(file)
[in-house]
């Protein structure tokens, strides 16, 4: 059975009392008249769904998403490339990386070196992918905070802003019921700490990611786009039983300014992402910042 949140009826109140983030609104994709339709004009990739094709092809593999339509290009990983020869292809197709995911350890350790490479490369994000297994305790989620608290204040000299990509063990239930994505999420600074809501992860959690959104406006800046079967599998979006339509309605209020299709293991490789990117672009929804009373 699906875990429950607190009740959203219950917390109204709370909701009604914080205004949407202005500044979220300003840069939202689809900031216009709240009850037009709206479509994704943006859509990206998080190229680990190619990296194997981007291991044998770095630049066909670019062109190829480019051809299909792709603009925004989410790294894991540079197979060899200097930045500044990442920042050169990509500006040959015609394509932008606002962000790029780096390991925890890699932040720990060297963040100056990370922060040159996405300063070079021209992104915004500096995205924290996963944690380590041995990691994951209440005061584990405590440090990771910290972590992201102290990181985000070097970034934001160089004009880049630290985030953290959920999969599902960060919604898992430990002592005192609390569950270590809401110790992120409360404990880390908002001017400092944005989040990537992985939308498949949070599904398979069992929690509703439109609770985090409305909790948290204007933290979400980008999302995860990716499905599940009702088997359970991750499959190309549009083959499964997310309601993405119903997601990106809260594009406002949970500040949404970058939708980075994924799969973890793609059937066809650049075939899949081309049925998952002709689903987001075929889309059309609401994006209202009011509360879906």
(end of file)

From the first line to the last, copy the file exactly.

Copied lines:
[in-house]
């Protein structure tokens, strides 16, 4: 059975009392008249769904998403490339990386070196992918905070802003019921700490990611786009039983300014992402910042 949140009826109140983030609104994709339709004009990739094709092809593999339509290009990983020869292809197709995911350890350790490479490369994000297994305790989620608290204040000299990509063990239930994505999420600074809501992860959690959104406006800046079967599998979006339509309605209020299709293991490789990117672009929804009373 699906875990429950607190009740959203219950917390109204709370909701009604914080205004949407202005500044979220300003840069939202689809900031216009709240009850037009709206479509994704943006859509990206998080190229680990190619990296194997981007291991044998770095630049066909670019062109190829480019051809299909792709603009925004989410790294894991540079197979060899200097930045500044990442920042050169990509500006040959015609394509932008606002962000790029780096390991925890890699932040720990060297963040100056990370922060040159996405300063070079021209992104915004500096995205924290996963944690380590041995990691994951209440005061584990405590440090990771910290972590992201102290990181985000070097970034934001160089004009880049630290985030953290959920999969599902960060919604898992430990002592005192609390569950270590809401110790992120409360404990880390908002001017400092944005989040990537992985939308498949949070599904398979069992929690509703439109609770985090409305909790948290204007933290979400980008999302995860990716499905599940009702088997359970991750499959190309549009083959499964997310309601993405119903997601990106809260594009406002949970500040949404970058939708980075994924799969973890793609059937066809650049075939899949081309049925998952002709689903987001075929889309059309609401994006209202009011509360879906």